4 Weeks with Virgin Broadband

It’s more like 5 weeks now but I thought I would do a quick update on how I’ve found Virgin Broadband since joining at the start of November.

Raw speeds are still very good. Take for example the speedtest from this morning.

Generally I get that kind of speed so the service is definitely delivering. However there is a lot of throttling of peer to peer and newsgroup traffic. This varies from day to day depending on, I guess, the traffic levels locally. On certain days it makes little difference, on other days you can see download speeds of a few k/s instead of the usual few Mb/s.

However this isn’t new and is applying to more and more ISP’s. Downloading out of peak times is breathtakingly fast. 7-8Gb files are taking 30mins or so. Uploading to Amazon S3, Flickr etc has also been very quick now that the 5Mb upload speed has been applied. The uploads are the only part of the service (on 50Mb) that are subject to caps and if you go over the cap your speed is throttled to a still usable level but it’s worth baring in mind. I’ve scheduled backups to non peak times and it’s working well.

Overall I’m pleased with the service so far. Quick and reliable with no noticeable drops.

Fibretastic

So I’ve switched back to Virgin Media. Back in 2008, frustrated by some IP issues and throttling, I moved from Virgin Media to O2 broadband. There was also the issue of cost. O2 were offering up to 16Mb for £10 a month, Virgin at the time were 20Mb for £37 a month so quite a difference. So after two years why switch?

The main reason is speed. The image above is a test on my new connection this morning. A true 50Mb down but more importantly, 4.6Mb upload. Wowsers. Since leaving, Virgin Media’s XXL package has been upgraded from 20Mb to 50Mb. Nothing else on the market at the moment can touch this for download speed. Speedtest’s are all well and good – how’s the real world performance? Very good over the last week. Video’s, podcasts and, ermmm, ‘other’ large downloads are all delivered in record breaking time. I did some testing with DNS and I’ve kept with OpenDNS as I still find them the fastest option comparing them with ISP’s own DNS and also Google DNS.

One of the issues with faster download speeds though is that upload speeds have never kept pace and so much of what I do, and want to do more of, is dependant on uploading. Uploading podcasts, uploading photo’s and HD video from the 550D and cloud backups. All take a considerable amount of time when you’ve only got 1Mb upload speeds. Virgin earlier this year announced an upgrade for everyone’s upload speeds so the XXL package now comes with 5Mb upload. Looking at the speed test above I am very nearly getting that and it is making a tremendous difference. Cloud backups and photo uploads are now four times faster. Considering some of the Flickr set uploads can take over an hour you can see how much a difference it makes. It also makes cloud backup a more realistic option. If your using Virgin Media, visit http://192.168.100.1/CmOpConfig.asp (your modems configuration page) to find out what upload and download speeds your modem is currently operating at.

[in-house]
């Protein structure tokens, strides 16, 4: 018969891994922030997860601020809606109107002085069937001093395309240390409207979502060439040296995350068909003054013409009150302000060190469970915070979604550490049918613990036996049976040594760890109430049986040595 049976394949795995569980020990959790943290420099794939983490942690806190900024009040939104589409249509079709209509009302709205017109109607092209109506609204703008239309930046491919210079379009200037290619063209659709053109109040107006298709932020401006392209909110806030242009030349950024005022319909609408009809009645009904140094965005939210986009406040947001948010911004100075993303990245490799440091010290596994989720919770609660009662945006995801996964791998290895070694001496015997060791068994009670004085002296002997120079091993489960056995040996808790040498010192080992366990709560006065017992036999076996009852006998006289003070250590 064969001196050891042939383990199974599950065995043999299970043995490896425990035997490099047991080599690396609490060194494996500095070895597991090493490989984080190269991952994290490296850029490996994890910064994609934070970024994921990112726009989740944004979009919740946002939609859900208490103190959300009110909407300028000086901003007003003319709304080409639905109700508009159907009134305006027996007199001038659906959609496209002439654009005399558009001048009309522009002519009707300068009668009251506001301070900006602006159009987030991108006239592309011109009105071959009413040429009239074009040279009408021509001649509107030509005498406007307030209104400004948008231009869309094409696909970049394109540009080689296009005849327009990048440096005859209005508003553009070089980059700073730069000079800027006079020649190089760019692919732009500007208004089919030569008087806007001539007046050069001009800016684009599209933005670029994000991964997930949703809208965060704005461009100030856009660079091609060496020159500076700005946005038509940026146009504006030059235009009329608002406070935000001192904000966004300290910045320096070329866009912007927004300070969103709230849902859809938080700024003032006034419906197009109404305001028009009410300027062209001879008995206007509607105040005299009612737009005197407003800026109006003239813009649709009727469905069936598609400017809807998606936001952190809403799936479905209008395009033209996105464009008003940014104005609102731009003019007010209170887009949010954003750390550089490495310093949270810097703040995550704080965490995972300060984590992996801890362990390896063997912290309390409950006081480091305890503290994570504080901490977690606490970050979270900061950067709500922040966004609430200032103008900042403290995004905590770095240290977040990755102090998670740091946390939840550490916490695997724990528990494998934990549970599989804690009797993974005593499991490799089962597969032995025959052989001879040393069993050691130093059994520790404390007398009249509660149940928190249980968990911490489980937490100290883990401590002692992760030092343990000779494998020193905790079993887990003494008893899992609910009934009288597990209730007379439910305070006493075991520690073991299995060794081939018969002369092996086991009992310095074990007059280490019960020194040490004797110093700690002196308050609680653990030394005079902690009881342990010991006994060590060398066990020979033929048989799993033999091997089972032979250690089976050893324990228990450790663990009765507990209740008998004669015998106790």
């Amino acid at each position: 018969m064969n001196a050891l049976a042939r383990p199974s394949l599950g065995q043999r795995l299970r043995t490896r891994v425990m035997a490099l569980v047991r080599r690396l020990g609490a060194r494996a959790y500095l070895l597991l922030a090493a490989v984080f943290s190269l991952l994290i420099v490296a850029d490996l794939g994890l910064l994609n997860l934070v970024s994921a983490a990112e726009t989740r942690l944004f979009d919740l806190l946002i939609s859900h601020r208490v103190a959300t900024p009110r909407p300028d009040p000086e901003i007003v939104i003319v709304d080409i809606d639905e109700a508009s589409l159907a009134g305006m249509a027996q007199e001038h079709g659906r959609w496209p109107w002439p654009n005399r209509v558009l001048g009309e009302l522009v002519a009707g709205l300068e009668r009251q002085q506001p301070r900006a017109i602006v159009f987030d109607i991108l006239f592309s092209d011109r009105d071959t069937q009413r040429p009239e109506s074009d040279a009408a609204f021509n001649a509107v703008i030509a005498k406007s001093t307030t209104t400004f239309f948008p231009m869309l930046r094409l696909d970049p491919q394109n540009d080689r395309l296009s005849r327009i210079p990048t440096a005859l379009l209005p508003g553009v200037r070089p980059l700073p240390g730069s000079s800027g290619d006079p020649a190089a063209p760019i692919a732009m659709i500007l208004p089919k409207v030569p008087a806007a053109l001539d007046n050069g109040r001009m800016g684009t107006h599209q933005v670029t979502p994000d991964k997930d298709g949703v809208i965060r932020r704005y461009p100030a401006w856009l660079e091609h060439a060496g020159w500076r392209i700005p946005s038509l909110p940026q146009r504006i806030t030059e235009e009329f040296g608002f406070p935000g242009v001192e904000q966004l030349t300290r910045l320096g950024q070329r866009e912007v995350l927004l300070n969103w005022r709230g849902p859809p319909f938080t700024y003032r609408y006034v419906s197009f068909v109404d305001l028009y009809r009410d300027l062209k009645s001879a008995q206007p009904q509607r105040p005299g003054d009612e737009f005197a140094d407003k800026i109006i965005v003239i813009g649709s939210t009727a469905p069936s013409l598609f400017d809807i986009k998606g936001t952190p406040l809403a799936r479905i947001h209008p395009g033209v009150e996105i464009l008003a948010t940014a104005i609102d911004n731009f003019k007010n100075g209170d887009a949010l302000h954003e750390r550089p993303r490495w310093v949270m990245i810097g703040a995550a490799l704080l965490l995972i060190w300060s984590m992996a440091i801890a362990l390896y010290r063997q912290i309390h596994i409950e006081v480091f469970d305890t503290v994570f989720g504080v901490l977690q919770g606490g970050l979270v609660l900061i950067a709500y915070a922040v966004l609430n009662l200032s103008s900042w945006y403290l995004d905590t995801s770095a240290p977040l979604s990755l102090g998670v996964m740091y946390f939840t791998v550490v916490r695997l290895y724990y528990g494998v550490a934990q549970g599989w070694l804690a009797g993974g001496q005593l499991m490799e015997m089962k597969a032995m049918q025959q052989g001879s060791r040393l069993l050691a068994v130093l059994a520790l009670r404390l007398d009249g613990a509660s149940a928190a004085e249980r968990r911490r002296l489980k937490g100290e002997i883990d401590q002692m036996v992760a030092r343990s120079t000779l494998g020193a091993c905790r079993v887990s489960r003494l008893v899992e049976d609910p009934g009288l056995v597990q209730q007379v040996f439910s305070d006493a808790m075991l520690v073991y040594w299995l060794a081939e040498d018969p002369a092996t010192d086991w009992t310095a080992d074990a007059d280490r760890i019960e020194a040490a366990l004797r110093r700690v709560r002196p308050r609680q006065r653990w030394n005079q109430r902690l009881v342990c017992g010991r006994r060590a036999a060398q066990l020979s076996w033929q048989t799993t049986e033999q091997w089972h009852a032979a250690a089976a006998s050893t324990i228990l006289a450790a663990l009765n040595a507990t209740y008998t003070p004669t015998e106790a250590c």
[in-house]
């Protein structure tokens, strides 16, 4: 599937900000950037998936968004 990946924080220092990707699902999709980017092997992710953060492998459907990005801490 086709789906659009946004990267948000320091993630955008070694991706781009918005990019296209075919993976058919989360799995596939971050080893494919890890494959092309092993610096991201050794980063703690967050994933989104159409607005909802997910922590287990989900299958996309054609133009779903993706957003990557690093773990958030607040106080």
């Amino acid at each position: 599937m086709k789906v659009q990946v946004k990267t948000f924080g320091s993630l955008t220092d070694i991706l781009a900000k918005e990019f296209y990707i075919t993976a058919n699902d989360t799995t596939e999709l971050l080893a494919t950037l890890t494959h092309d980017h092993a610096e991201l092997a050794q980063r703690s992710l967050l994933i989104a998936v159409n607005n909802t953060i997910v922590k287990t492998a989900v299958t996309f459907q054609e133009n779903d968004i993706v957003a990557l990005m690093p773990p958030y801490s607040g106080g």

All this speed though comes with conditions. Firstly, £35 a month is a lot more than the £10 a month I was paying to O2. However O2 have recently changed their broadband tiers so I was likely to move to £20 a month with O2. Secondly, all tiers on Virgin have traffic management. During peak periods p2p and newsgroup traffic is throttled to protect other services. A lot of people cry fowl over this but I’d rather have that than a broadband service that is ruined by people stealing content which if we’re honest is the vast vast majority of p2p and newsgroup traffic. I know the complainers point to legitimate reasons for p2p and newsgroups but that just doesn’t wash. I’d rather have fast web, video , voice and game traffic over a totally unmanaged service.

Another aspect of Virgin’s traffic management is that your connection speed can be throttled depending on how much you download and now also upload. The table above is taken from Virgins current traffic management help page. Downloads on XXL aren’t throttled at all but if you have the new upload speeds they are. However it’s only after you’ve uploaded 6GB that the speeds is temporarily throttled back to 1.5Mb. Pretty generous and not going to be an issue for me. Any backups that I do will be scheduled for times when I’m not likely to be using the connection.